City Councilor Spencer Thibodeau’s bid to become Portland’s next mayor got a boost Tuesday from five of his colleagues and two former councilors.

The endorsements, together with the first in a series of candidate forums planned for later Tuesday and a profusion of lawn signs throughout the city, signal the unofficial kickoff of election season in Portland.

The first forum was hosted by the Back Cove Neighborhood Association and took place Tuesday evening, although Mayor Ethan Strimling said he could not attend because of a scheduling conflict.

Standing in Lincoln Park, Thibodeau, a 31-year-old real estate attorney, announced endorsements from five of his seven fellow councilors – Brian Batson, Justin Costa, Jill Duson, Nicholas Mavodones and Belinda Ray – as well as from former Councilors Jon Hinck and David Brenerman, who is Thibodeau’s campaign chairman. As mayor, Strimling is the ninth member of the council.

City Councilor Pious Ali said earlier this year he did not expect to make an endorsement, and Councilor Kimberly Cook is supporting Kathleen Snyder, the head of a local educational nonprofit and a former school board member.

Thibodeau’s supporters highlighted his temperament, optimism and professionalism, while taking aim at 51-year-old Strimling. They did not mention the other two candidates, the 49-year-old Snyder and Travis Curran, a 33-year-old restaurant server.


Brenerman said that everyone endorsing Thibodeau on Tuesday had served with Strimling at some point over the last four years. He said Strimling has failed to follow through on his campaign promises to bring the council together and be “listener-in-chief” of the city.

He noted the only two people to be elected mayor since 2010 had no experience serving on the council, and he urged voters to elect someone with experience as a councilor this time. The office was changed in 2010 from an appointed mostly ceremonial post into a full-time position filled by city voters every four years.

“The City Council has had to become a check on the mayor rather than a partner in progress,” Brenerman said. “It is time to bring professionalism and positivity back to the office. It’s time to have a mayor who considers all property taxpayers of the city. That’s why we all agree it’s time for a leadership change.”

Councilor Belinda Ray speaks at a news conference Tuesday announcing that seven current and former city councilors endorse Councilor Spencer Thibodeau for mayor of Portland. Behind Ray, from left to right, are Thibodeau, former Councilor Jon Hinck, Councilor Justin Costa, Councilor Brian Batson, Councilor Jill Duson, former Councilor David Brenerman and Councilor Nick Mavodones. Randy Billings/Staff Writer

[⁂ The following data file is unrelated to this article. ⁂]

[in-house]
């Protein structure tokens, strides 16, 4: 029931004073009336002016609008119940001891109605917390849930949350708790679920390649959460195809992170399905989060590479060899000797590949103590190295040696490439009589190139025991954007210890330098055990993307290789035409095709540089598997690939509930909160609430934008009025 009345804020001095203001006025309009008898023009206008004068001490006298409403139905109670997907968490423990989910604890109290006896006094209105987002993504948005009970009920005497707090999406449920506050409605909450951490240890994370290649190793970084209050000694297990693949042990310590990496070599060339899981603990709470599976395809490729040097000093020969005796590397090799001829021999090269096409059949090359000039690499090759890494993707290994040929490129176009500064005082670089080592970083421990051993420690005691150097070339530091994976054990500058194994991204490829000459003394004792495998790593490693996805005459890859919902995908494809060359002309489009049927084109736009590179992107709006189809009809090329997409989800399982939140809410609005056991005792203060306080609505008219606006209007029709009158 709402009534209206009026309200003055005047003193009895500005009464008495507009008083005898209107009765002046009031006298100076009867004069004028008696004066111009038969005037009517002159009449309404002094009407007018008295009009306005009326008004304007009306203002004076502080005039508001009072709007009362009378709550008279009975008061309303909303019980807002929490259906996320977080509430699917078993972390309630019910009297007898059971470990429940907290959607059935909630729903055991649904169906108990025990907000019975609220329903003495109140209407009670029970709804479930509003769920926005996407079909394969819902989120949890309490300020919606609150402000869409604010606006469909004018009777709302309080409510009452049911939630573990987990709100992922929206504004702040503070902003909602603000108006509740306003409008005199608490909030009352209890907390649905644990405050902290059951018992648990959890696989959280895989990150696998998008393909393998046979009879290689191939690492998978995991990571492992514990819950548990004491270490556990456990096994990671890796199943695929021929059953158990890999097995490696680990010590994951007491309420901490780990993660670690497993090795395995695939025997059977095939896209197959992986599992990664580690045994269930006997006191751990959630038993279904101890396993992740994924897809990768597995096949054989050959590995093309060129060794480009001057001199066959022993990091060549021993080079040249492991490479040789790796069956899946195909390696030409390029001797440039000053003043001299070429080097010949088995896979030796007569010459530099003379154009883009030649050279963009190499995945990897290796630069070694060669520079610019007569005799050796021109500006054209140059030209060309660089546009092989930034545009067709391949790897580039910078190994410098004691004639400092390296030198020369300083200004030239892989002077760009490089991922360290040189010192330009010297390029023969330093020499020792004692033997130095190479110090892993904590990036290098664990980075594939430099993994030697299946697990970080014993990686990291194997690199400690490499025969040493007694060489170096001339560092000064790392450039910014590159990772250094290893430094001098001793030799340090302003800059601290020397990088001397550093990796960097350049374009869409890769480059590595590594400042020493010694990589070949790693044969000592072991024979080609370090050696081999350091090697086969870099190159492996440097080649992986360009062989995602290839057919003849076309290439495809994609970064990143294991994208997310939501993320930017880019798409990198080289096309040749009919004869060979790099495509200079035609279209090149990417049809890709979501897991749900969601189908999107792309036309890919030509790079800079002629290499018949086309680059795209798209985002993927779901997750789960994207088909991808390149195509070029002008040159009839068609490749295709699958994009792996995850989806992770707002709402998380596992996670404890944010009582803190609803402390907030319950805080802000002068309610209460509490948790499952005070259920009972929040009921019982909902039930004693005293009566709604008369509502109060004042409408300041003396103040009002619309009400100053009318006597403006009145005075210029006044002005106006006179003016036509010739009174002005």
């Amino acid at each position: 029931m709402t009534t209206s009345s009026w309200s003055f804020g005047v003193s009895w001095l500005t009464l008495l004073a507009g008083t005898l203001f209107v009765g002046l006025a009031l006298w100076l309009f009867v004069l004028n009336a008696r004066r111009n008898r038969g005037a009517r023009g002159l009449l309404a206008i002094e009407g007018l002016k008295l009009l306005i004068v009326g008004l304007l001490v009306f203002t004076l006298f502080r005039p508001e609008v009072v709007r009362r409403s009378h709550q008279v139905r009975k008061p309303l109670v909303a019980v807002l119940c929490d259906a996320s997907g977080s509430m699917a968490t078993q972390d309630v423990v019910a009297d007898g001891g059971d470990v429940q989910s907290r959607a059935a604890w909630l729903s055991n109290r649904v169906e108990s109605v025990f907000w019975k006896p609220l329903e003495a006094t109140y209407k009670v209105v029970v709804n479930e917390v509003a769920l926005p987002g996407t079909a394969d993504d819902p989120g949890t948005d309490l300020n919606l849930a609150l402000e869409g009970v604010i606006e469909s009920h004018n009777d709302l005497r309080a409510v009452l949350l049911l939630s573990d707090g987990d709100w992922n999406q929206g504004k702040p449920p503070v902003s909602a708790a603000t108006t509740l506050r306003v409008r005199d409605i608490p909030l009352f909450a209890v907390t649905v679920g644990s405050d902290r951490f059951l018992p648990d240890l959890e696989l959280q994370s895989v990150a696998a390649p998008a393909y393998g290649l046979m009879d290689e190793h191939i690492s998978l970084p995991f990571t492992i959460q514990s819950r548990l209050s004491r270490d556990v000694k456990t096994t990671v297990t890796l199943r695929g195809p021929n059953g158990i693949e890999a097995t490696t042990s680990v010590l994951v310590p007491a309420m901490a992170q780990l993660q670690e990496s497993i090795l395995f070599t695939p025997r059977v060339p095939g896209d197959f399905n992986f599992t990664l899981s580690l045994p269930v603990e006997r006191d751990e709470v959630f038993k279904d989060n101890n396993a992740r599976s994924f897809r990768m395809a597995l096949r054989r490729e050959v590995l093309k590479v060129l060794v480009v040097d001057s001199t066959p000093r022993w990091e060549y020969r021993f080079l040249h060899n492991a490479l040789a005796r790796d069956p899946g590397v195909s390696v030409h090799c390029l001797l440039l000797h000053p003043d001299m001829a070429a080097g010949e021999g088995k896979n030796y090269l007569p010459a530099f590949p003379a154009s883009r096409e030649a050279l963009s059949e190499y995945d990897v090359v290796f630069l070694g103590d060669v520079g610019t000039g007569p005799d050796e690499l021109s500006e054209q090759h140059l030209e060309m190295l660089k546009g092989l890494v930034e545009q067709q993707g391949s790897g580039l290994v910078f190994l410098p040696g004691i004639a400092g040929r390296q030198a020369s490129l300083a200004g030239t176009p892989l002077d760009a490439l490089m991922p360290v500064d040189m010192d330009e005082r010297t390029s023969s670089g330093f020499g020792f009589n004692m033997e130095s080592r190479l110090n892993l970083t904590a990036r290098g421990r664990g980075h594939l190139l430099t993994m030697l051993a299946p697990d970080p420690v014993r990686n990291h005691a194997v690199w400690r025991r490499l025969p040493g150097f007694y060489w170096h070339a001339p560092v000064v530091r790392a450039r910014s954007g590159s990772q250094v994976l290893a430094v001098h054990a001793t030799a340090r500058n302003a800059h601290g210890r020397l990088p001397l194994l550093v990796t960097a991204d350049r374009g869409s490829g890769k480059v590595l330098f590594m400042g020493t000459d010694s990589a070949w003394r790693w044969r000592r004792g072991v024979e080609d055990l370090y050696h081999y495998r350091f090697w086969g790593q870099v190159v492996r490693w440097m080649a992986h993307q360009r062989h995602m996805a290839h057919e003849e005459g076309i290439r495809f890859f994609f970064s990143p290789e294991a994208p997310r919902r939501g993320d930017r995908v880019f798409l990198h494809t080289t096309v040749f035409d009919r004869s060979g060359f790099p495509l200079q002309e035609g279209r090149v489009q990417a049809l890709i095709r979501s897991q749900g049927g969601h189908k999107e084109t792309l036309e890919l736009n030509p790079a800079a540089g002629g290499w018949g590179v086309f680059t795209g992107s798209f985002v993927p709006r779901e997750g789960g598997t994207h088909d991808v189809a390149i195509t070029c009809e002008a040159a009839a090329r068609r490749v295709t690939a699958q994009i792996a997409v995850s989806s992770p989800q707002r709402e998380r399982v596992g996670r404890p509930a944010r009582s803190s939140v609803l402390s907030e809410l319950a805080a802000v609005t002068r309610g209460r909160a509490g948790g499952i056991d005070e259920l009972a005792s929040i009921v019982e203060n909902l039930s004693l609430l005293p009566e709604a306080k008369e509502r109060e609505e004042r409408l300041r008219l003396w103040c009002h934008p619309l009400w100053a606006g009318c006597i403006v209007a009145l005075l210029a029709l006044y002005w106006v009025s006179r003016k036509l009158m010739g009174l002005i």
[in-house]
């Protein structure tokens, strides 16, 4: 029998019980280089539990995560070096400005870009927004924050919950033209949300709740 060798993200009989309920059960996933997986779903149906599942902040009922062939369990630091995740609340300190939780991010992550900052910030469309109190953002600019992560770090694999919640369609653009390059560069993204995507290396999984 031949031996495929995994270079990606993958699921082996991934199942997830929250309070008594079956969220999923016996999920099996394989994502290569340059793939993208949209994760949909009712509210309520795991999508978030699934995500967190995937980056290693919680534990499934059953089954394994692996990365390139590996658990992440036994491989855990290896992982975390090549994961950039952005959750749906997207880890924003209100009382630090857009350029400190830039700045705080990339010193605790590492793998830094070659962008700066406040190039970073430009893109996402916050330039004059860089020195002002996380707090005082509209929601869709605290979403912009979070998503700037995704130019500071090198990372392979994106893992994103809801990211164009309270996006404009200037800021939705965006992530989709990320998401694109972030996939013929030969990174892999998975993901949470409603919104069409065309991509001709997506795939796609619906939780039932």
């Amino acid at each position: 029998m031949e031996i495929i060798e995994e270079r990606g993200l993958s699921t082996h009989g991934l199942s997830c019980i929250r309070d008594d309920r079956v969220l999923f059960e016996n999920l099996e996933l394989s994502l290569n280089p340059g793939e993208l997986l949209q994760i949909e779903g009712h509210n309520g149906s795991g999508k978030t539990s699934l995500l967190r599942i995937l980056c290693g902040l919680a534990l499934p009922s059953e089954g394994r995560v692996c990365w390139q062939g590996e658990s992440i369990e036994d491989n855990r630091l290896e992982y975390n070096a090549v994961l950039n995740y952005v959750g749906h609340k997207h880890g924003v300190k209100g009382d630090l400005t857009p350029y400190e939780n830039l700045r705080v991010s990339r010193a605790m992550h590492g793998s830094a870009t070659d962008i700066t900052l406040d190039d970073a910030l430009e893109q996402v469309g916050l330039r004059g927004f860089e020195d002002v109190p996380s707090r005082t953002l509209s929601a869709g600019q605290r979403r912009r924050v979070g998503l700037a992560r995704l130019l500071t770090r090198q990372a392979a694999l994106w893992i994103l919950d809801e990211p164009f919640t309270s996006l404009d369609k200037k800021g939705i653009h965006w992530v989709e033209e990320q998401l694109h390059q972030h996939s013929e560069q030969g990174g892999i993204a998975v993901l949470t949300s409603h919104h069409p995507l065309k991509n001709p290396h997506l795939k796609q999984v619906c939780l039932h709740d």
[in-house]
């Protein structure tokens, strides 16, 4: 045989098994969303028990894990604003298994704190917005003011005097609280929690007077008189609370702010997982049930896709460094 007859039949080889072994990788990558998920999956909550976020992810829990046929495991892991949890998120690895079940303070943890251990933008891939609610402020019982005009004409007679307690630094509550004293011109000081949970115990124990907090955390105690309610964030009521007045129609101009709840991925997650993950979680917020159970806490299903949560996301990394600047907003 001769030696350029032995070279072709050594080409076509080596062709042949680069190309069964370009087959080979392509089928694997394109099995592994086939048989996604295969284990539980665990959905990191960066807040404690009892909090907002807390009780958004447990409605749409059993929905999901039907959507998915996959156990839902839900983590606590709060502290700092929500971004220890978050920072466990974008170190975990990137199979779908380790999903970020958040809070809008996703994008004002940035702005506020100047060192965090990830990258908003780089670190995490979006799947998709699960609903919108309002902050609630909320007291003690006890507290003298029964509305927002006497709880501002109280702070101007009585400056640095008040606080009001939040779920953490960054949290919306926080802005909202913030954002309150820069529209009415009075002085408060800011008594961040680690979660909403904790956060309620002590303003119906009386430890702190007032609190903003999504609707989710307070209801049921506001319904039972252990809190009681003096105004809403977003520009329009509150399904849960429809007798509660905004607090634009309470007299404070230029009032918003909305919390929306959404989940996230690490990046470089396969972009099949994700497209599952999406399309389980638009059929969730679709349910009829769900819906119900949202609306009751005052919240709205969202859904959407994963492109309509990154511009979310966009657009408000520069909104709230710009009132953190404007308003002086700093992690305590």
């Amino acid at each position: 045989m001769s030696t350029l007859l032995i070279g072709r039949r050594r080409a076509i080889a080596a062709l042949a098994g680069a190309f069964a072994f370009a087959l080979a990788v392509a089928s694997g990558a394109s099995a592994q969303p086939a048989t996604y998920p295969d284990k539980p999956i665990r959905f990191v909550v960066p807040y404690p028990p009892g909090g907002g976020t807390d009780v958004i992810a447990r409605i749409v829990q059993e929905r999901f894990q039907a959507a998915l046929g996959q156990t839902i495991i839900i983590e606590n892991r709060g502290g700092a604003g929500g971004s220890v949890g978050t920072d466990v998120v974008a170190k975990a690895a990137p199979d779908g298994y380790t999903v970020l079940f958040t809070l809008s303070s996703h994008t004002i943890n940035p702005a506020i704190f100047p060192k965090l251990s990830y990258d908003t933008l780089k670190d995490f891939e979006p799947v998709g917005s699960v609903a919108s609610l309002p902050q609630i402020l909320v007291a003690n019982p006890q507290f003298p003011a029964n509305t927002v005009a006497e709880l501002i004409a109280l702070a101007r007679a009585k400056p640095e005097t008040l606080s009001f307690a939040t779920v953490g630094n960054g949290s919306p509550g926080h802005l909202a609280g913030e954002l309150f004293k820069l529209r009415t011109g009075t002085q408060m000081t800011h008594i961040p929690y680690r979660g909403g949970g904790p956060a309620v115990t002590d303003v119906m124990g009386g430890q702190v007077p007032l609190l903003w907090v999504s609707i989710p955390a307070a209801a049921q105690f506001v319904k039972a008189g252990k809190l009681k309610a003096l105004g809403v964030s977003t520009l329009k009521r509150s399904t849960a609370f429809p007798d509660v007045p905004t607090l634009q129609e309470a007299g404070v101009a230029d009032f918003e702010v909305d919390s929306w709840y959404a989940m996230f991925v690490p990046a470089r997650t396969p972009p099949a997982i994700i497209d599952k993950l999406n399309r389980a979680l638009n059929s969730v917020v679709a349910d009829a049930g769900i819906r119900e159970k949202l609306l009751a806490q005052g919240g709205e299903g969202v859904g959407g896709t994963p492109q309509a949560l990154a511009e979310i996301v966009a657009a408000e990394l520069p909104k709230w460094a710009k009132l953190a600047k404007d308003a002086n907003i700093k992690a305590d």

Strimling said in a statement that he was not surprised by the endorsements. He pointed to his first-term accomplishments, which include a property tax relief program for seniors, passage of the $64 million school bond and banning synthetic pesticides.

“Within six months of serving, I realized the council wanted a puppet for mayor,” Strimling said. “For four years, as our city has become more and more gentrified and everyday families get more and more squeezed, I have not been their puppet. Nor will I be in a second term. I work for the people of this city: the workers, the elderly, the small-business owners, the new immigrants and the lifetime Mainers. And I always will.”

Snyder said she respects Thibodeau’s service but believes that a new perspective is needed inside City Hall.


“I served Portland for six years as a city-wide elected official during very troubled economic times,” Snyder said. “I certainly respect Councilor Thibodeau’s service as the District 2 councilor and consider him a friend, but I continue to believe that a fresh perspective on the council with local leadership experience will help to create a climate change that we so desperately need.”

The other candidate in the four-way race, Curran, could not be reached Tuesday.

The endorsements announced Tuesday are reminiscent of those made in 2015 when Strimling announced the support of three sitting councilors, including Mavodones and Duson, and seven of the nine members on the school board. Strimling went on to defeat incumbent Michael Brennan.

On Tuesday, the councilors stood behind Thibodeau and accused Strimling of taking credit for the council’s accomplishments and being willing to sow division and discord to claim political victories. That approach has led to a lack of trust, they said.

Councilors said Thibodeau has proven to work well with the other members, understands the mayor’s role and is ready to work within the job’s limitations, saying he cares deeply about the city in which he was raised and returned to work after law school.

Batson said Portland “cannot afford four more years of divisiveness,” a refrain echoed by other speakers.

“It’s not about out-progressing or waging war with individuals who may disagree with their perspectives,” Batson said of Thibodeau. “For him, it’s about understanding. It’s about community. It’s about unity. It’s about working together for the city he has clearly invested the entirety of his life into.”

Thibodeau said he was “deeply humbled” by the support. He said the city needs “fresh energy and real City Hall experience.”

“This isn’t about ‘I’ or ‘me’ – it’s about ‘us’ and ‘we,'” he said. “The success of Portland’s next mayor will be determined by the success of the council and the people behind me. It’s a framework of collaboration set forth by our charter – one that I’m comfortable and ready to work within.”

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